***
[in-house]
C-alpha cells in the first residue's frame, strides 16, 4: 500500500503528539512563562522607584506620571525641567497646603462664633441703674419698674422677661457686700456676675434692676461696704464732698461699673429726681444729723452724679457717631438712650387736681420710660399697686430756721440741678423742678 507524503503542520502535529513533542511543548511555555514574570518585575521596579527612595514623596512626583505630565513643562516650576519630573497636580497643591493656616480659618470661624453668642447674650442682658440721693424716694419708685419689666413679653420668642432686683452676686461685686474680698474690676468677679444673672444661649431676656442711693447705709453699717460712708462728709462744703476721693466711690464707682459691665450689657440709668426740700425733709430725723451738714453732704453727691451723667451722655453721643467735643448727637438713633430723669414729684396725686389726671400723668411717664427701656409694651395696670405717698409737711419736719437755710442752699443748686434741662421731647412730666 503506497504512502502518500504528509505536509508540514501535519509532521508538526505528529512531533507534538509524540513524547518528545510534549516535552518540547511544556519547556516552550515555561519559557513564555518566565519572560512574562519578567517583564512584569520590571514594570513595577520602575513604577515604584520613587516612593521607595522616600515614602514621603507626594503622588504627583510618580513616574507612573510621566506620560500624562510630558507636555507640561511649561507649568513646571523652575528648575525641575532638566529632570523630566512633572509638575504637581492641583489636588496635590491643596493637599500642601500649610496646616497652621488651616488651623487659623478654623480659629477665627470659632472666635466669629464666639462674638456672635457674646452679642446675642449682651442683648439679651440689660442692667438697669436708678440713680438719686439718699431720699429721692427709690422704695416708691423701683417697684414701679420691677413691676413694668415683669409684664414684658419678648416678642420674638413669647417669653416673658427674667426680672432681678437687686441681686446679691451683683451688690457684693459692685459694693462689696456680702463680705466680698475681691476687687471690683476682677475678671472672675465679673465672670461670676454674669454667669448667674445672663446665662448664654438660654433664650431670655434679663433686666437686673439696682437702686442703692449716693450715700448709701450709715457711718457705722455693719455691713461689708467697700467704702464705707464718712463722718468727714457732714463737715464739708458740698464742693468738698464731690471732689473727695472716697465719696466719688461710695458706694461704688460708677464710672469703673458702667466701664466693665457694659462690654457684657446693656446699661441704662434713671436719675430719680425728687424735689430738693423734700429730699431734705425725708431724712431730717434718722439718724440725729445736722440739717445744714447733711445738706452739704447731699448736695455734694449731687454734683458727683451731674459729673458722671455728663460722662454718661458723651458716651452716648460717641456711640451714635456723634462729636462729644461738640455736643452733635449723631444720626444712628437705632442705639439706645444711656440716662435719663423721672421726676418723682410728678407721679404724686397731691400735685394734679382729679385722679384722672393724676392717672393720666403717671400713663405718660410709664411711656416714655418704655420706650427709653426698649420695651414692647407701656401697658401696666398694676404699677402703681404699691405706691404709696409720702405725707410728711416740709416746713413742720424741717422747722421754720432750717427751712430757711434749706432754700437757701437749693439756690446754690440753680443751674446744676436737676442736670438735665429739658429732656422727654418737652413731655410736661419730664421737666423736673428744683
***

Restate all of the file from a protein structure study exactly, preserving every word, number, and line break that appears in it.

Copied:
[in-house]
C-alpha cells in the first residue's frame, strides 16, 4: 500500500503528539512563562522607584506620571525641567497646603462664633441703674419698674422677661457686700456676675434692676461696704464732698461699673429726681444729723452724679457717631438712650387736681420710660399697686430756721440741678423742678 507524503503542520502535529513533542511543548511555555514574570518585575521596579527612595514623596512626583505630565513643562516650576519630573497636580497643591493656616480659618470661624453668642447674650442682658440721693424716694419708685419689666413679653420668642432686683452676686461685686474680698474690676468677679444673672444661649431676656442711693447705709453699717460712708462728709462744703476721693466711690464707682459691665450689657440709668426740700425733709430725723451738714453732704453727691451723667451722655453721643467735643448727637438713633430723669414729684396725686389726671400723668411717664427701656409694651395696670405717698409737711419736719437755710442752699443748686434741662421731647412730666 503506497504512502502518500504528509505536509508540514501535519509532521508538526505528529512531533507534538509524540513524547518528545510534549516535552518540547511544556519547556516552550515555561519559557513564555518566565519572560512574562519578567517583564512584569520590571514594570513595577520602575513604577515604584520613587516612593521607595522616600515614602514621603507626594503622588504627583510618580513616574507612573510621566506620560500624562510630558507636555507640561511649561507649568513646571523652575528648575525641575532638566529632570523630566512633572509638575504637581492641583489636588496635590491643596493637599500642601500649610496646616497652621488651616488651623487659623478654623480659629477665627470659632472666635466669629464666639462674638456672635457674646452679642446675642449682651442683648439679651440689660442692667438697669436708678440713680438719686439718699431720699429721692427709690422704695416708691423701683417697684414701679420691677413691676413694668415683669409684664414684658419678648416678642420674638413669647417669653416673658427674667426680672432681678437687686441681686446679691451683683451688690457684693459692685459694693462689696456680702463680705466680698475681691476687687471690683476682677475678671472672675465679673465672670461670676454674669454667669448667674445672663446665662448664654438660654433664650431670655434679663433686666437686673439696682437702686442703692449716693450715700448709701450709715457711718457705722455693719455691713461689708467697700467704702464705707464718712463722718468727714457732714463737715464739708458740698464742693468738698464731690471732689473727695472716697465719696466719688461710695458706694461704688460708677464710672469703673458702667466701664466693665457694659462690654457684657446693656446699661441704662434713671436719675430719680425728687424735689430738693423734700429730699431734705425725708431724712431730717434718722439718724440725729445736722440739717445744714447733711445738706452739704447731699448736695455734694449731687454734683458727683451731674459729673458722671455728663460722662454718661458723651458716651452716648460717641456711640451714635456723634462729636462729644461738640455736643452733635449723631444720626444712628437705632442705639439706645444711656440716662435719663423721672421726676418723682410728678407721679404724686397731691400735685394734679382729679385722679384722672393724676392717672393720666403717671400713663405718660410709664411711656416714655418704655420706650427709653426698649420695651414692647407701656401697658401696666398694676404699677402703681404699691405706691404709696409720702405725707410728711416740709416746713413742720424741717422747722421754720432750717427751712430757711434749706432754700437757701437749693439756690446754690440753680443751674446744676436737676442736670438735665429739658429732656422727654418737652413731655410736661419730664421737666423736673428744683